Buck Garton's Story

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Swedish TeleStroke Program

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Rural stroke victim saved with telestroke technology

In the fall of 2010, Buck Garton's life nearly came to an end. He was experiencing stroke symptoms in a rural community in central Washington, hundreds of miles from the nearest stroke specialists. Luckily, Buck was taken to nearby Lake Chelan Community Hospital (LCCH), where he received a life-saving assessment and intervention from doctors in Chelan and a neurologist from Swedish Medical Center in Seattle.

As a 25-bed community hospital serving residents of and visitors to Chelan, Wash., LCCH provides critical access services and a 24-hour Emergency Department. Due to its distant location from Seattle and Spokane, LCCH relies on technology and its partnerships with larger hospitals across the state to provide the highest quality medical services possible. Though it is a small facility, LCCH is a recognized leader in telemedicine, known for strengthening collaboration between its local physicians and the larger network of facilities in the region to improve patient safety, operational efficiency and quality of health care. In fact, LCCH has twice been recognized by Hospitals and Health Networks – the journal of the American Hospital Association – as one of the nation’s “Most Wired” hospitals.

For LCCH's medical staff, caring for stroke patients presented a unique and critical challenge. Stroke treatments, which if used correctly and early into the start of a stroke, can maximize the possibility of a good outcome for a stroke patient. This requires a fast and efficient team response, typically within the first 60 minutes of a suspected stroke, known as the “golden hour” of stroke treatment. However, LCCH lacked access to neurology stroke specialists. To help ensure their patient population had access to such specialized care, LCCH teamed with the Swedish Acute Stroke Telemedicine Program to make stroke expertise available to its community. Together, LCCH and Swedish implemented a common set of treatment protocols for evaluation and treatment, which were enabled via telemedicine links.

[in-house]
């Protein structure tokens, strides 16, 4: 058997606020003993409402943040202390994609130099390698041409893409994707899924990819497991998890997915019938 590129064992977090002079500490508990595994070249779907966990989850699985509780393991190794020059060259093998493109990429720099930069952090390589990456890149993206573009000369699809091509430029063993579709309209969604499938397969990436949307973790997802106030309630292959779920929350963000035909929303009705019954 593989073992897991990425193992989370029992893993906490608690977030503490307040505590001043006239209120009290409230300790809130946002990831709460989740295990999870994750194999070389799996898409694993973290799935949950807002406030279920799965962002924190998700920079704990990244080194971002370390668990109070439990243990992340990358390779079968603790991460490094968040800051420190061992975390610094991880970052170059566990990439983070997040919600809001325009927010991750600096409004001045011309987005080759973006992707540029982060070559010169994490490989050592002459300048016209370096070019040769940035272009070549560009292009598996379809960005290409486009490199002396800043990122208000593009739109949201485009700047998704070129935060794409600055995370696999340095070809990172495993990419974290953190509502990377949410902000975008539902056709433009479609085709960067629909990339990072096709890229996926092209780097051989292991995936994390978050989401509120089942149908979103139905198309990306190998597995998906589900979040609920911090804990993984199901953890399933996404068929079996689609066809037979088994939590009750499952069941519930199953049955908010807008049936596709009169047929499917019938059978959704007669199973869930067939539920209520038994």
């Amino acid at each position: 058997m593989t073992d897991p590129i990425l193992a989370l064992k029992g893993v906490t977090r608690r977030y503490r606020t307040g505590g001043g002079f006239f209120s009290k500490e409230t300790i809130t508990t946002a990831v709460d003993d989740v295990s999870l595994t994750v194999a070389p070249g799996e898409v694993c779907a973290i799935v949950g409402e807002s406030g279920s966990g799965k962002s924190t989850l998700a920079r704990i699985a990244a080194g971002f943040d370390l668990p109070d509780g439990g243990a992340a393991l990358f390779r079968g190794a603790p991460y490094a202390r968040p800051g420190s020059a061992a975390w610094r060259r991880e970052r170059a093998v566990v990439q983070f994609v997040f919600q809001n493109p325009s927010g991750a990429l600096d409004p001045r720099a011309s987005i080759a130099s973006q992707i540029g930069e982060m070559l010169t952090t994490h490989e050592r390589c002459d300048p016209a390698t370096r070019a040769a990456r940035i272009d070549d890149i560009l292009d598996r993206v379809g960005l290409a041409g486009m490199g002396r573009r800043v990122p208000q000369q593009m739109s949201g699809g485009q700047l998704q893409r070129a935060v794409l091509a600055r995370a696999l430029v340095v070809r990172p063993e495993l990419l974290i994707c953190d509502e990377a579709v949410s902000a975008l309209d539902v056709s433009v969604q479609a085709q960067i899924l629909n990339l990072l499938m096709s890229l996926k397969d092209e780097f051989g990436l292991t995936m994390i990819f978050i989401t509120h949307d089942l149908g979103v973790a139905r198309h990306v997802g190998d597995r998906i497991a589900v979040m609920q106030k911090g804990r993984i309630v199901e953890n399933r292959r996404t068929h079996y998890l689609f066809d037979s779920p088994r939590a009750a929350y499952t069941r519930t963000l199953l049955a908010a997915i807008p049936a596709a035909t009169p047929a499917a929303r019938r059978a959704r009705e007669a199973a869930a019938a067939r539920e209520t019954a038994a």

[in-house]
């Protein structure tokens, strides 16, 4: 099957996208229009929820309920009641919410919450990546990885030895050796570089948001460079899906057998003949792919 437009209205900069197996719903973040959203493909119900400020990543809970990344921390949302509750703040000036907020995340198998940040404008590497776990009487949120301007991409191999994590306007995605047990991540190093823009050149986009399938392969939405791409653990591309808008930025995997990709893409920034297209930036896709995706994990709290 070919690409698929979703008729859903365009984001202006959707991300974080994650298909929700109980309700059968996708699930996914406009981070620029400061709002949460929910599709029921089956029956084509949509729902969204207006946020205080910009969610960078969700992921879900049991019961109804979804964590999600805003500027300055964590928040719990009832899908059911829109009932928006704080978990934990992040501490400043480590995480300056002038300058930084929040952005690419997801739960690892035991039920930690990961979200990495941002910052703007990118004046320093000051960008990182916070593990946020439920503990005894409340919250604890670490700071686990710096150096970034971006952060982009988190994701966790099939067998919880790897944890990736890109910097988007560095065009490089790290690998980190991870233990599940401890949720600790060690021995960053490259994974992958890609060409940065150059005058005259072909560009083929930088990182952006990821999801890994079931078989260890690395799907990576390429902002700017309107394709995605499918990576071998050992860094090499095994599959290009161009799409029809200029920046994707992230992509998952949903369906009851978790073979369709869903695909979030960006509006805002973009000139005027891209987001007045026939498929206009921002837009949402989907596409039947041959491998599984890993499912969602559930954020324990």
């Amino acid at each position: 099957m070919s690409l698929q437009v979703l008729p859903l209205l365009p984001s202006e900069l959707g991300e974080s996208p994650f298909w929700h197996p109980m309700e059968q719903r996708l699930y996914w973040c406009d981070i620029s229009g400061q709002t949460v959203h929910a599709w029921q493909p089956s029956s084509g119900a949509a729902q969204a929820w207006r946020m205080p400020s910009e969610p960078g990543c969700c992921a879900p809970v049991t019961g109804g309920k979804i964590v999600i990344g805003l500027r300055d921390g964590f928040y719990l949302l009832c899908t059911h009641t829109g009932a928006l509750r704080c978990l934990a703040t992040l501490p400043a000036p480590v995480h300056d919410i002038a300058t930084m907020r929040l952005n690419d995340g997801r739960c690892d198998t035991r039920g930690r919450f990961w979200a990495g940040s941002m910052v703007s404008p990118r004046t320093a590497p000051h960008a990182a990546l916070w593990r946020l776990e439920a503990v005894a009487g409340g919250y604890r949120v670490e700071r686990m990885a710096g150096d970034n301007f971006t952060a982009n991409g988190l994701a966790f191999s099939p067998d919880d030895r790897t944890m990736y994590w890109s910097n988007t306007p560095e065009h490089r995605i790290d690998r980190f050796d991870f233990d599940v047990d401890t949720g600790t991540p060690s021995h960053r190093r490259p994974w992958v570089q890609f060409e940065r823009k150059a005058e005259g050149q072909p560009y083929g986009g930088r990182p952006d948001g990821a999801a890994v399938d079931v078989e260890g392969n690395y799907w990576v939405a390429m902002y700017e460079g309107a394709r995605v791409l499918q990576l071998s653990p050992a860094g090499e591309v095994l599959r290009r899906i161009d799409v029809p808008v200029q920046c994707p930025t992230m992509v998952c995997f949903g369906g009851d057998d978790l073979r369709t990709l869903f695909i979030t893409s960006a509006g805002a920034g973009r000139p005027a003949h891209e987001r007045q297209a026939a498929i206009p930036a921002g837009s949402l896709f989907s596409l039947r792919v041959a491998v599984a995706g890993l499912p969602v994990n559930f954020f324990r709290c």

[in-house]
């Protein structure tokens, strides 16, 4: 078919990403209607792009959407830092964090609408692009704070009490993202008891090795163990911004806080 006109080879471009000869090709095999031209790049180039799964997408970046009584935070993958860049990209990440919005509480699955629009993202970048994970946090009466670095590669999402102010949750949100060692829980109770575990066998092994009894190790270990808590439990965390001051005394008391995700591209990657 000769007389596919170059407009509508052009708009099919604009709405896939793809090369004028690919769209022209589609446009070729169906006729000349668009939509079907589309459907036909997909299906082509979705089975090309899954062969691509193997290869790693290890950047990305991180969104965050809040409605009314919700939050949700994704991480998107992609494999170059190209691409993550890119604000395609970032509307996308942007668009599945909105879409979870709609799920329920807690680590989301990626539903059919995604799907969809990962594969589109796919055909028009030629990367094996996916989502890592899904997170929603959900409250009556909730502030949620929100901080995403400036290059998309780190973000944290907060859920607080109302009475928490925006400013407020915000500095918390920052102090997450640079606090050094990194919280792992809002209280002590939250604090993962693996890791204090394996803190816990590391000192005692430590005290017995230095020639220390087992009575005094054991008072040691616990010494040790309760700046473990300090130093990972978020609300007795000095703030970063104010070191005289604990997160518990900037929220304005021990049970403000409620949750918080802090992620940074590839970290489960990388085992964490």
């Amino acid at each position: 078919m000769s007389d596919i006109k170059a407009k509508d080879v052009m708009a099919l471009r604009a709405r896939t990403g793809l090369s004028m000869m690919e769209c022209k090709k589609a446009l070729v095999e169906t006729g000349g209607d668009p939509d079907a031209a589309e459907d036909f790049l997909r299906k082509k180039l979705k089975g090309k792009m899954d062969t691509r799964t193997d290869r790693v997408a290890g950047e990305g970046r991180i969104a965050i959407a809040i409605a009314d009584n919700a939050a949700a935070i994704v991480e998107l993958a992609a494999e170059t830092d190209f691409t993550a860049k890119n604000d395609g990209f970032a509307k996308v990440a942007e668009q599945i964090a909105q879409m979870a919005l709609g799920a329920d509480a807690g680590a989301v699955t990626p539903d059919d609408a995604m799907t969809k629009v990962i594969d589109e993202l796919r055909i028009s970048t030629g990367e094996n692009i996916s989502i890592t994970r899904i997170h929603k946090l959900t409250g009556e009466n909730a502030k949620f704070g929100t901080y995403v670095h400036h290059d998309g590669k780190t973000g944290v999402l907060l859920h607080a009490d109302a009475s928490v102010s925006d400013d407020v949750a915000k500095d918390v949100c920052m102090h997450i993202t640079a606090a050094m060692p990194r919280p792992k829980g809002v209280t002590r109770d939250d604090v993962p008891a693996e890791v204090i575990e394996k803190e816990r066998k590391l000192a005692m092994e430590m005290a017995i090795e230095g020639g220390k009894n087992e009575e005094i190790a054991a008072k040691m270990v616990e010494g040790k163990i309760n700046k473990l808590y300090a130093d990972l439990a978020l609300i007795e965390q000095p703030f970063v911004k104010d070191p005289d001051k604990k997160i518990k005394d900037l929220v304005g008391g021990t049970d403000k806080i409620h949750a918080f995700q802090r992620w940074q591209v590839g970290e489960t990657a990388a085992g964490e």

The challenge of this technical-clinical solution was how to create a reliable link between the facilities on a limited budget with limited IT staff. As part of an acute stroke evaluation, the neurologist needs to review brain imaging.

Working with the Swedish Acute Stroke Telemedicine Program, ConnectMD created a private medical network to efficiently connect health-care facilities on the TeleStroke network. This network operates with a combination of virtual private networks and direct connection between facilities and the ConnectMD medical network core. To bring LCCH onto the network, a direct connection was made from its network to the ConnectMD and TeleStroke medical networks.

With these linkages, LCCH now has 24/7, real-time access to Swedish Medical Center’s nationally recognized stroke team in Seattle. The virtual bedside neurological evaluations provided through the TeleStroke program have bolstered LCCH’s stroke support service.